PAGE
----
An attempt to approach Thessaloniki’s municipal authorities and establish a partnership with them was made, based on the project’s media publicity and the persistence and strong network of some of the students’ parents. The students were promised a hearing from the deputy major of urban development to present and explain the potentials of EXAPOT as a watering system that could turn the city of Thessaloniki into a “Green City”, a city with a greener and healthier environment for its citizens. Upgrading EXAPOT in order for it to cater for bigger scale needs (watering of plants in bigger municipal plots of land) could play a significant role in the company’s further expansion and development, as well as in the city’s greener urban environment.

The school in the community

Anatolia College seeks to play an active role in the local community by providing students with opportunities to demonstrate their academic and experiential learning in the school environment, as well as to become more aware of the responsibilities that they hold as members of a number of communities. Morning assemblies devoted to student work and initiatives have become a regular feature of school life. Days dedicated to local and global issues such as entrepreneurship, cultural diversity or environmental awareness are becoming more frequent. Both local and international school trips/excursions are regularly organized. Invitations to guest speakers are extended by subject teachers. Extra-curricular activities such as volunteer work at local hospitals and institutions, Model United Nations, the European Youth Parliament, English and Greek forensics, Banks in Action provide students with opportunities to interact directly with members of different communities.

The Company Program is yet another initiative in collaboration with SEN-JA/GR for students to learn through hands-on experience, through real interaction with volunteers and partners of the local community to create something of importance to their learning development, with a direct positive impact to the local society.

Achievements and impact

Anatolia college exapot traid faireThe students’ initiative was led by their vision for a healthier and greener world. Students have participated with enthusiasm, passion and genuine interest since they felt they were given the space to be creative. Students reached out to the real world to develop their own ideas, which they actively pursued, identified and managed risks. Overall, RevoRootion members showed team solidarity (establishing a decision-making process, assigning tasks, keeping deadlines, respecting different opinions), good communication skills (excellent results in persuading potential customers and investors), innovative and creative thinking approaches to challenges encountered (back up plans in case of power or internet failure during trade fairs). They have learned to set goals (create “Green Households” providing an easy way for the consumer to reduce the daily water wastage) and pursue them persistently and successfully (monitoring  targets regularly and taking corrective action when necessary), they have been exposed to risk-taking decisions(ordering spare parts from China, having to bear the cost of tracking them down or contacting the suppliers to meet deadlines) and applied negotiation techniques(procurement of equipment or closing sales deals) and have definitely developed their entrepreneurial skills. The majority of them greatly contributed in the project’s success, driven by a strong and decisive leadership (a managing director being punctual, planning in advance, delegating tasks to everyone, diplomatic and fair where conflict arises), but also based on solid underlying knowledge and understanding of the theories applied (most of it taught in their IB Business & Management or Economics classes) and detailed guidelines and forms provided by SEN-JA Greece. The team successfully focused on consumers’ needs and identified its target group (environmentally conscious or busy individuals in Greece) under the successful guidance of the marketing department, while producing a product with real potential for succeeding in a real market (good and effective collaboration between operations, finance and marketing directors in order to ensure a quality product that guarantees customer satisfaction and profitability to the company).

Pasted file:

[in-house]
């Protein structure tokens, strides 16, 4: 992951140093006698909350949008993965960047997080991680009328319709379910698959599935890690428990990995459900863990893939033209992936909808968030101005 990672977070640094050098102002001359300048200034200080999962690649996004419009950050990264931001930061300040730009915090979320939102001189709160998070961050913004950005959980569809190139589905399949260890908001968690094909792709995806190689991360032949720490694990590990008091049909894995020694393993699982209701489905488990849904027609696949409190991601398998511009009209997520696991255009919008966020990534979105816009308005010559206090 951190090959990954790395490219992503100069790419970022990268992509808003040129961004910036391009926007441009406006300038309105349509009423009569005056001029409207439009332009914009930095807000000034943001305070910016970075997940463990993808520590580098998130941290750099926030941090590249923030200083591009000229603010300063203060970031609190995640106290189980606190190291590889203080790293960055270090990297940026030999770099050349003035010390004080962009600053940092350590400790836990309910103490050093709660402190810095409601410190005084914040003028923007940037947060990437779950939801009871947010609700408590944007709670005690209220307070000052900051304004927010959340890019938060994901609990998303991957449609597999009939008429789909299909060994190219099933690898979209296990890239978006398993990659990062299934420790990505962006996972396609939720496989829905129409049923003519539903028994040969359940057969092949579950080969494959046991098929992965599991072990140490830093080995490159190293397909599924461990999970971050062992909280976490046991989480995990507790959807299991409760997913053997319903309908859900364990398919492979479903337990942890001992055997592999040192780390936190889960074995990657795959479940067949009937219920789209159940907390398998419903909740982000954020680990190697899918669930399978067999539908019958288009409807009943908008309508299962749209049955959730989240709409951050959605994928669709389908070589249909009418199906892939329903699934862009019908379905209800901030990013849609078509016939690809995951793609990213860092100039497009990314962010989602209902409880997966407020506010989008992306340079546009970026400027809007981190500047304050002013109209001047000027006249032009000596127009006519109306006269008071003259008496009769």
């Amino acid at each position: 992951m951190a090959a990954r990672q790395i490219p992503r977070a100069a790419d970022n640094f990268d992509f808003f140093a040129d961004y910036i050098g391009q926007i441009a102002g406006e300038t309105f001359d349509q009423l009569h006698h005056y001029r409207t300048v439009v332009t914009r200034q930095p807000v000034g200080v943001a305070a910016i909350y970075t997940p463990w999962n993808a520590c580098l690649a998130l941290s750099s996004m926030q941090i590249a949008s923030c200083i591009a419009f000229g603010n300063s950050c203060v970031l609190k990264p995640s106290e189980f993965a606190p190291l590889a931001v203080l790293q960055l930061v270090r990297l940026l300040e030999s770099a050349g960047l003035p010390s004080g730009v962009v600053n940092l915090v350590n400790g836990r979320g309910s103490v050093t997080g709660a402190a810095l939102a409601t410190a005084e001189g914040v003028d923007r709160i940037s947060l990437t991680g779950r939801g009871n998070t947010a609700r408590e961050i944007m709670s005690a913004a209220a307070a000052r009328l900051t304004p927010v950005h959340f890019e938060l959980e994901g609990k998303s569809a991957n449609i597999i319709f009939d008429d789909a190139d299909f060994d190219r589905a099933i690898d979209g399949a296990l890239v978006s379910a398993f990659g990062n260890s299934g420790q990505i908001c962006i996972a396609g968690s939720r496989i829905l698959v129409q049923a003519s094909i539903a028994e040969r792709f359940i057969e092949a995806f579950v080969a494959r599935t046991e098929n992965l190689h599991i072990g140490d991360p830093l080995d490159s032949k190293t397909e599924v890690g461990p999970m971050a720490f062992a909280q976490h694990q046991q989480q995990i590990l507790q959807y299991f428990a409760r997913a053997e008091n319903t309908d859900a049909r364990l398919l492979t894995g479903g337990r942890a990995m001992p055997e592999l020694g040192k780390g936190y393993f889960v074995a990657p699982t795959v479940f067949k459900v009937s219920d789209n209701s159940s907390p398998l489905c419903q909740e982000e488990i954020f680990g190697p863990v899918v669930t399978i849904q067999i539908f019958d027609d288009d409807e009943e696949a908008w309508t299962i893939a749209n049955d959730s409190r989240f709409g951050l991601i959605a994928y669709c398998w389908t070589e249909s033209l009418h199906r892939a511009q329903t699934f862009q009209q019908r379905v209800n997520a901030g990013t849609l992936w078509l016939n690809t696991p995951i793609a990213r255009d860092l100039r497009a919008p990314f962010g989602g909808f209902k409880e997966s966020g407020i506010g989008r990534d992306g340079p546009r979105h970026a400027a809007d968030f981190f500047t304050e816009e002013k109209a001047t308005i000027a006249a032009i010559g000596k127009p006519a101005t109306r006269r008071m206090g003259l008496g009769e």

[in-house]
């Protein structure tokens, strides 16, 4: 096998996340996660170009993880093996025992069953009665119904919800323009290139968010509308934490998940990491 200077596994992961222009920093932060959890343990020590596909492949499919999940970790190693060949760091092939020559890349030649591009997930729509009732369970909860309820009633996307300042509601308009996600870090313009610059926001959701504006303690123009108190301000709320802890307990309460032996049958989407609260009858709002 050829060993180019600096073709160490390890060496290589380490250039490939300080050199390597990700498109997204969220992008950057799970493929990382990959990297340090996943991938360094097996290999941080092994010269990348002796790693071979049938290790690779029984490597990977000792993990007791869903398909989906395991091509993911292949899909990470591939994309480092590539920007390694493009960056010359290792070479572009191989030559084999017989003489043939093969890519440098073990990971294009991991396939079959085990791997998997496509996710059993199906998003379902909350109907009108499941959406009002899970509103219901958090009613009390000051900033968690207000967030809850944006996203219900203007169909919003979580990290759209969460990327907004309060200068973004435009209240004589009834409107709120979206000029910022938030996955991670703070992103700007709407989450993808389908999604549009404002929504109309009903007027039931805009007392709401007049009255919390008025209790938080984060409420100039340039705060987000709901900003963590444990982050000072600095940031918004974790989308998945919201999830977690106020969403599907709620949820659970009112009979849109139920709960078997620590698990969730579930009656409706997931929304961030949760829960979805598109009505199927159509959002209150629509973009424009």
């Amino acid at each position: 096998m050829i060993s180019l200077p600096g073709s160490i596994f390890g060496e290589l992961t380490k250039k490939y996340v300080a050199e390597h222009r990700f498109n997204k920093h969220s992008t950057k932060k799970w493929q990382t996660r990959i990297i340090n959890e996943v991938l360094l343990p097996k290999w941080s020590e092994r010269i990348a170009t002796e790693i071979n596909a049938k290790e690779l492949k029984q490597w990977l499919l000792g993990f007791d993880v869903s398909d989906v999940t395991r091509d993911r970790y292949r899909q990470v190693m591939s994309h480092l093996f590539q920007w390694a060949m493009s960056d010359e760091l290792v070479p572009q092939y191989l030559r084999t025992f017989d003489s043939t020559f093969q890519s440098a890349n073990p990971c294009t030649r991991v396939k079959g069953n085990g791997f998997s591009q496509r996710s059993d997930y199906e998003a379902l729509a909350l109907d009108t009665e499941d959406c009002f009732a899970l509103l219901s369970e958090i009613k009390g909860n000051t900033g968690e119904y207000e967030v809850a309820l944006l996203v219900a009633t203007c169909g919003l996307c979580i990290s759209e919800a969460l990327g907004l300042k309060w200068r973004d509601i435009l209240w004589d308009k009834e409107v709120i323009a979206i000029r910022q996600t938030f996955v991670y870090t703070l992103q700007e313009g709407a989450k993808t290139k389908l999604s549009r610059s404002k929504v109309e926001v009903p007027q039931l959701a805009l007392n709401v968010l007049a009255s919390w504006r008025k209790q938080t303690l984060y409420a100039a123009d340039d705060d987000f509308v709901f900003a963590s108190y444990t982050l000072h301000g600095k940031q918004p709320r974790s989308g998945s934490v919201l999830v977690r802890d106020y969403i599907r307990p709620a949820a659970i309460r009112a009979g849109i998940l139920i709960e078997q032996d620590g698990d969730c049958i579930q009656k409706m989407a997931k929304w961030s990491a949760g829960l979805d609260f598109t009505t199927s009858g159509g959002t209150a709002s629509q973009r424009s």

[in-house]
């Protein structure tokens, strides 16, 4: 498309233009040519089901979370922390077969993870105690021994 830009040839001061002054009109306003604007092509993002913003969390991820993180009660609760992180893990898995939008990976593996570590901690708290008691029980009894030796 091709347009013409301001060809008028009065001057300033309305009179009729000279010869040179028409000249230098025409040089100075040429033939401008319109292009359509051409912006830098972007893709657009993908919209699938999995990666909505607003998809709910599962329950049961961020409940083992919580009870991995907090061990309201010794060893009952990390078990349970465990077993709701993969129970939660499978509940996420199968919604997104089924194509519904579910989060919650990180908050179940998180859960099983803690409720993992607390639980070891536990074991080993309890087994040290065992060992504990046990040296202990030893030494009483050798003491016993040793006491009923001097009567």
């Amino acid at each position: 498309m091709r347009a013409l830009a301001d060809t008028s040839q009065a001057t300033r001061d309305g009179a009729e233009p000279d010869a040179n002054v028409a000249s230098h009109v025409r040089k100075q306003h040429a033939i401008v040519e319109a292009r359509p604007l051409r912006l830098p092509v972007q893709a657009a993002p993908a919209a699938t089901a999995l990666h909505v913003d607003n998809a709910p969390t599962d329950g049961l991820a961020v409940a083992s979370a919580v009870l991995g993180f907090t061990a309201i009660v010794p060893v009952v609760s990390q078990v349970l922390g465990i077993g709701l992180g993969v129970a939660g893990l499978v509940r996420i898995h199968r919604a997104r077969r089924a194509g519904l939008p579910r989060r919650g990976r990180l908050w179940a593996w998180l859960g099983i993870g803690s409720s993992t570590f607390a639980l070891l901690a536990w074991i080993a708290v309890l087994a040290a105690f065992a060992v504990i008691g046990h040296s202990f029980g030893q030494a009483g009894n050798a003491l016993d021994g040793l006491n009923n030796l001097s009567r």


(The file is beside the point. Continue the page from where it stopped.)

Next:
Above all they have raised local awareness on “green” products and entrepreneurship, involving both the school community (participation and promotion at Anatolia College Science and Technology Annual Conference) and the local community (participation on television panels and interviews given to radio stations, SEN/JA Greece trade fair event in Thessaloniki).

In the final competition for the best Greek Company for 2013 in Athens, the team members had the opportunity to demonstrate, along with 11 other teams, how effective the team is in presenting, to a business partner, the processes, performance, results, and future potential of the company using a business report. RevoRootion Inc. was nominated as the best Greek company  for 2013 and represented Greece in the European Company of the Year 2013 Competition , organized in London by Young Enterprise and Junior Achievement Europe (JA-YE). Over 250 students from 34 nations across Europe participated in the finals with RevoRootion Inc. getting the Sage’s Financial Management in Business Award for demonstrating the best understanding and management of their financial systems across the whole company.